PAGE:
Data Protection Reform Strategy: EDPS sets out his vision for the new framework. European Data Protection Supervisor. Press Release – 18 Jan 2011. Notes that the EDPS issued an opinion on the Commission’s Communication on the review of the EU legal framework for data protection. The EDPS welcomed the Commission’s intention to reform the legal framework, arguing that the current legislative arrangements for data protection would not provide for sufficient effective protection in the longer term in a further developing information society and globalised world. The opinion sets out the EDPS vision for the future framework and proposes a set of recommendations. The EDPS supports the main issues and challenges identified by the Commission, but asks for more ambitious solutions to make the system more effective and give citizens better control over their personal data.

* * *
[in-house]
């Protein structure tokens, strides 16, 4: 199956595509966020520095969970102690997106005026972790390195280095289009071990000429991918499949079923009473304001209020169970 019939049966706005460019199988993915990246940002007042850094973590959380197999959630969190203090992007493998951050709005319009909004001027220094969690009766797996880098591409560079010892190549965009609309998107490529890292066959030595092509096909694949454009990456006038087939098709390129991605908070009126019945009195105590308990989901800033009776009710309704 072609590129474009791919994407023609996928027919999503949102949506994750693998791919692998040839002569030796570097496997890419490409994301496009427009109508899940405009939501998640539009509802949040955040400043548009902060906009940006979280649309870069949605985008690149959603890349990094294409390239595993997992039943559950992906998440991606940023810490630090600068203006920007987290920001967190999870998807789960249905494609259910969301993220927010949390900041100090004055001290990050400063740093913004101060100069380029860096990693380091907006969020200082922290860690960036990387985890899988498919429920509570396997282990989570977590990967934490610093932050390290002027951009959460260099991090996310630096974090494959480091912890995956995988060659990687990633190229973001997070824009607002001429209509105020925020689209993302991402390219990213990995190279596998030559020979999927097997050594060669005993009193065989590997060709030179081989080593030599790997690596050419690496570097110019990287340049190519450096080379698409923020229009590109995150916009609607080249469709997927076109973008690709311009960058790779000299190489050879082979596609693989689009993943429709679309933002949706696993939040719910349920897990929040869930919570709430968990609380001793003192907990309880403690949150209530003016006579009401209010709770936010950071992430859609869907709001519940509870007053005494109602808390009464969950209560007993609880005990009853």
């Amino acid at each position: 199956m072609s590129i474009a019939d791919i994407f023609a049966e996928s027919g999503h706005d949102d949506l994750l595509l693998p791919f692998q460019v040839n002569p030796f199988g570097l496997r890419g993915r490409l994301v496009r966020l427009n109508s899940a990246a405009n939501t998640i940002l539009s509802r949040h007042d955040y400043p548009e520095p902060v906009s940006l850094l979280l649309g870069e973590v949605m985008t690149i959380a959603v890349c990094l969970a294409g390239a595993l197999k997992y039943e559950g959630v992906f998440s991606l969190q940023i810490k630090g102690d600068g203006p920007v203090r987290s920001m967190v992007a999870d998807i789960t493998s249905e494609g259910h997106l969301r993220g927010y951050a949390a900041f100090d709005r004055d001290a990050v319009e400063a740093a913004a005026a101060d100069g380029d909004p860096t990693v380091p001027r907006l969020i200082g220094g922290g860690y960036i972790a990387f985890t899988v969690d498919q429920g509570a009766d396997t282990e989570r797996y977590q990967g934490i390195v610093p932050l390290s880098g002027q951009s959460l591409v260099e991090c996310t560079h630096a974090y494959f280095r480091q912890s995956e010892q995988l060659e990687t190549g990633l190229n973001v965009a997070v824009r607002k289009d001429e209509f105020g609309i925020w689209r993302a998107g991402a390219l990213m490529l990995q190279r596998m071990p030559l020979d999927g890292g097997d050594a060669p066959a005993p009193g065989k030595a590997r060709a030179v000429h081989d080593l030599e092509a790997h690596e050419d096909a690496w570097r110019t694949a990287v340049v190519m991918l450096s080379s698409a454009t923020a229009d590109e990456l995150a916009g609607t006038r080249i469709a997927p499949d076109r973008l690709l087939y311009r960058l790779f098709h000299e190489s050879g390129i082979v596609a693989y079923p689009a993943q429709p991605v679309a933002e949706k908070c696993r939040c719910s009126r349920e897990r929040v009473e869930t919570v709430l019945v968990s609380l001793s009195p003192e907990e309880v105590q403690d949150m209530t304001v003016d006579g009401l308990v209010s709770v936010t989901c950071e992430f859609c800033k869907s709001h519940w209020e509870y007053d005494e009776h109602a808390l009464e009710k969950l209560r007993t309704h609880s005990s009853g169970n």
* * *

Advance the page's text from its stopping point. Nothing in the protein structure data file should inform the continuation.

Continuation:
Articles and Discussion
Personal data of whistleblowing civil servants: redaction and fairness, Robin Hopkins, Panopticon Blog – 24 Jan 2011. Suggests that “those considering the disclosure of personal data in a civil service context will wish to pay close attention” to the decision in Dun v IC and National Audit Office EA/2010/0060. This is the latest Tribunal exercise in forensic scrutiny of fairness under the “personal information” exemption at section 40 (applied in tandem with the first data protection principle under the DPA).
Constitutional Reform and Governance Act (2010) (Commencement No. 4 and Saving Provision) Order 2011. SI 2011/46. Enabling power: the Constitutional Reform and Governance Act 2010, s 52(2), (4). Brings into force provisions of the Constitutional Reform and Governance Act 2010 which amend provisions of the Freedom of Information Act 2000 concerning information which relates to communications with the Sovereign, the Royal Family and the Royal Household. All the provisions brought into force by this Order come into force on 19 Jan 2011.